The World Heritage system has been trying to balance the World Heritage List for some decades now, to include a wider variety of sites, including more archaeological sites. This seminar will discuss this effort, focussing on recent work by archaeologists to:

  1. Help a system historically focussed on architecture and monuments to understand archaeology better,
  2. To ensure that a geographically and chronologically comprehensive sample of archaeological sites is listed, and
  3. To improve the management of sites once they are listed.

Lastly, this seminar will consider how future efforts to improve the listing and management of archaeological sites might better grapple with the World Heritage system.

About the presenter

Professor Ian Lilley has worked in Australasian and Indo-Pacific archaeology and cultural heritage for 40 years. In addition to his UQ role in Aboriginal and Torres Strait Islander Studies, Ian is the Willem Willems Chair in Archaeological Heritage Management in the Faculty of Archaeology, Leiden (Netherlands)  He currently does fieldwork across Australasia and the Indo-Pacific and leads major Australian and international projects on Indigenous issues and human rights in World Heritage management. He is Secretary-General of the ICOMOS International Scientific Committee on Archaeological Heritage Management, serves on two IUCN Commissions and is an ICOMOS and IUCN World Heritage Assessor. He is Vice President of the Australian Academy of Humanities, a Fellow of the Society of Antiquaries of London and a member of the Australian Institute of Aboriginal and Torres Strait Islander Studies. He is Convenor of the International Heritage Group, Secretary-General of the Indo-Pacific Prehistory Association, and Chair of the Society for American Archaeology’s International Government Affairs Committee. He has been Secretary of the World Archaeological Congress and President of the Australian Archaeological Association. His recent books include the Routledge Handbook on Archaeology and Globalization (2016), a heritage-management volume on Early Human Expansion and Innovation in the Pacific (ICOMOS 2010) and the university textbook Archaeology of Oceania: Australia and the Pacific Islands (Blackwell 2006).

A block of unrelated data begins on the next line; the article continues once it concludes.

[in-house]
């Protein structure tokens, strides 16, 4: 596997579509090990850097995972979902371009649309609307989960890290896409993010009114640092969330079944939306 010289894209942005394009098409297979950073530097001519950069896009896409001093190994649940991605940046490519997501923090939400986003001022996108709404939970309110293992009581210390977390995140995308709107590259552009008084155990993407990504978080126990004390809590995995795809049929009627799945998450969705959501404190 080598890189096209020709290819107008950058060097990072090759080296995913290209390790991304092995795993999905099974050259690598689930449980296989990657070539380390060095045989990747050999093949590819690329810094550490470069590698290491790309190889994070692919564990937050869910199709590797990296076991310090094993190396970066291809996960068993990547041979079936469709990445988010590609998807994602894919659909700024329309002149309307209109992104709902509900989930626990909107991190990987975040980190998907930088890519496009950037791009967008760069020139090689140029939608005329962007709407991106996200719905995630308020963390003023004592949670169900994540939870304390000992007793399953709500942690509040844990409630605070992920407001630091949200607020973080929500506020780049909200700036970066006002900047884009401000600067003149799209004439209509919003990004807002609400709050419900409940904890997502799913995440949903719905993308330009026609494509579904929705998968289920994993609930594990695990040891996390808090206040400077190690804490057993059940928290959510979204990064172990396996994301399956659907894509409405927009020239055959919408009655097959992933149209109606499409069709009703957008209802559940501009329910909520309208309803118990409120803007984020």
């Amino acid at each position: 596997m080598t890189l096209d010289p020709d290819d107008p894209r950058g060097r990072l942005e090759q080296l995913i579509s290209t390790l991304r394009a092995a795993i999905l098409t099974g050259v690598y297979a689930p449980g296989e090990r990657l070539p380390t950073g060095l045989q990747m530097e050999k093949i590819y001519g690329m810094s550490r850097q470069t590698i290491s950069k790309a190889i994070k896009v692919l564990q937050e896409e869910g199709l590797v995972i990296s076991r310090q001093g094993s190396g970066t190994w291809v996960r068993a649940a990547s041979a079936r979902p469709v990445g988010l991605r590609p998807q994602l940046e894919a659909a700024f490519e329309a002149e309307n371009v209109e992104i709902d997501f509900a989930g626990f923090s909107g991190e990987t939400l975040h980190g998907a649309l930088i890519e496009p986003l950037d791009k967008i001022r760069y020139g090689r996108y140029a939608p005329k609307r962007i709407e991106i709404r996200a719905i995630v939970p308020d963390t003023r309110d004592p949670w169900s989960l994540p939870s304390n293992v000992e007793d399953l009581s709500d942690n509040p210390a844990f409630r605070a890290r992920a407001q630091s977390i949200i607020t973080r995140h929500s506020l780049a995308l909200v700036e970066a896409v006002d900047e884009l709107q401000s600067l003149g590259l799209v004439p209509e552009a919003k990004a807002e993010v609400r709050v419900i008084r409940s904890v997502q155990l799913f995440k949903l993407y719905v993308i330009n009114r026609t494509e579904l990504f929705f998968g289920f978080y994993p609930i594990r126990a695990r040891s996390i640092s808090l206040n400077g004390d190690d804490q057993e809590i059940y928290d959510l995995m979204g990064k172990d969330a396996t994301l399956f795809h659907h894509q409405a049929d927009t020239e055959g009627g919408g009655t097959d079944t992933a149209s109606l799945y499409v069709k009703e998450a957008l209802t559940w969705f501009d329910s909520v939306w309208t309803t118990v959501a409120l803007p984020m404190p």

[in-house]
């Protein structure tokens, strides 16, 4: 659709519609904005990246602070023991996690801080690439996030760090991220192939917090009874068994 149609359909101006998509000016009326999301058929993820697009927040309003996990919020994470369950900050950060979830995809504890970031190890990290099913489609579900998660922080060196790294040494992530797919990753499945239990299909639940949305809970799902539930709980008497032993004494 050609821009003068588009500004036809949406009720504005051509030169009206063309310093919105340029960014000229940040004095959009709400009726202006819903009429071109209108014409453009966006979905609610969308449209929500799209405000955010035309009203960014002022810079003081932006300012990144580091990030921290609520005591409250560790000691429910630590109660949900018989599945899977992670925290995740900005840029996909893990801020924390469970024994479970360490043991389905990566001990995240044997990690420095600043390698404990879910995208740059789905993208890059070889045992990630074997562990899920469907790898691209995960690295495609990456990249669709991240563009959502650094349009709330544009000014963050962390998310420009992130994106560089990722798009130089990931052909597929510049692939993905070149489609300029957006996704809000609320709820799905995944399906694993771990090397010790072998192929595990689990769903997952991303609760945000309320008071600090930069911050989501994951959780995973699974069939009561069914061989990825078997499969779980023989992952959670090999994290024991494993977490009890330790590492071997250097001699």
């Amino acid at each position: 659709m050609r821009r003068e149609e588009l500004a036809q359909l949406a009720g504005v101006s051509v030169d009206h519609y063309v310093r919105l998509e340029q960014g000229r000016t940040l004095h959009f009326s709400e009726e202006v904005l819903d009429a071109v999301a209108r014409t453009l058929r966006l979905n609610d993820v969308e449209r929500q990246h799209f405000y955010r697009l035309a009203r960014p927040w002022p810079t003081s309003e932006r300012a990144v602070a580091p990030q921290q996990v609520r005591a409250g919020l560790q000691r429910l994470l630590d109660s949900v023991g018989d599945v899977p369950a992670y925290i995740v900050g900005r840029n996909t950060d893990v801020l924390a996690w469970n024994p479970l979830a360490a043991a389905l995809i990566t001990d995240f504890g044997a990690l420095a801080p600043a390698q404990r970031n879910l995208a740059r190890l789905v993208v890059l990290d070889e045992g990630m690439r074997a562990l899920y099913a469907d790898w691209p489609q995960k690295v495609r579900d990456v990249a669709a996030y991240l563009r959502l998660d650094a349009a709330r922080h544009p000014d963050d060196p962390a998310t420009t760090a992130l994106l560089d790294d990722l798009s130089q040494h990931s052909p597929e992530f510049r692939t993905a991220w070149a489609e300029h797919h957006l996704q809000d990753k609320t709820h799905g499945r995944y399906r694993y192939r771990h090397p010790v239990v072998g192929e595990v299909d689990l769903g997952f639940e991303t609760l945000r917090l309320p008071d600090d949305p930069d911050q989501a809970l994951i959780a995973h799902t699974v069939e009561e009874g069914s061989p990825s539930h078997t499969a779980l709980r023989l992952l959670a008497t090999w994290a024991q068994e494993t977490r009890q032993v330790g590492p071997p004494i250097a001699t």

About Archaeology Working Papers

The Working Papers in Archaeology seminar series provides a forum for dissemination of archaeological research and ideas amongst UQ archaeology students and staff. All students are invited to attend the series and postgraduate students, from honours upwards, are invited to present their research. The aim is to provide opportunities for students, staff and those from outside UQ, to present and discuss their work in an informal environment. It is hoped that anyone interested in current archaeological directions, both within and outside the School and University, will be able to attend and contribute to the series.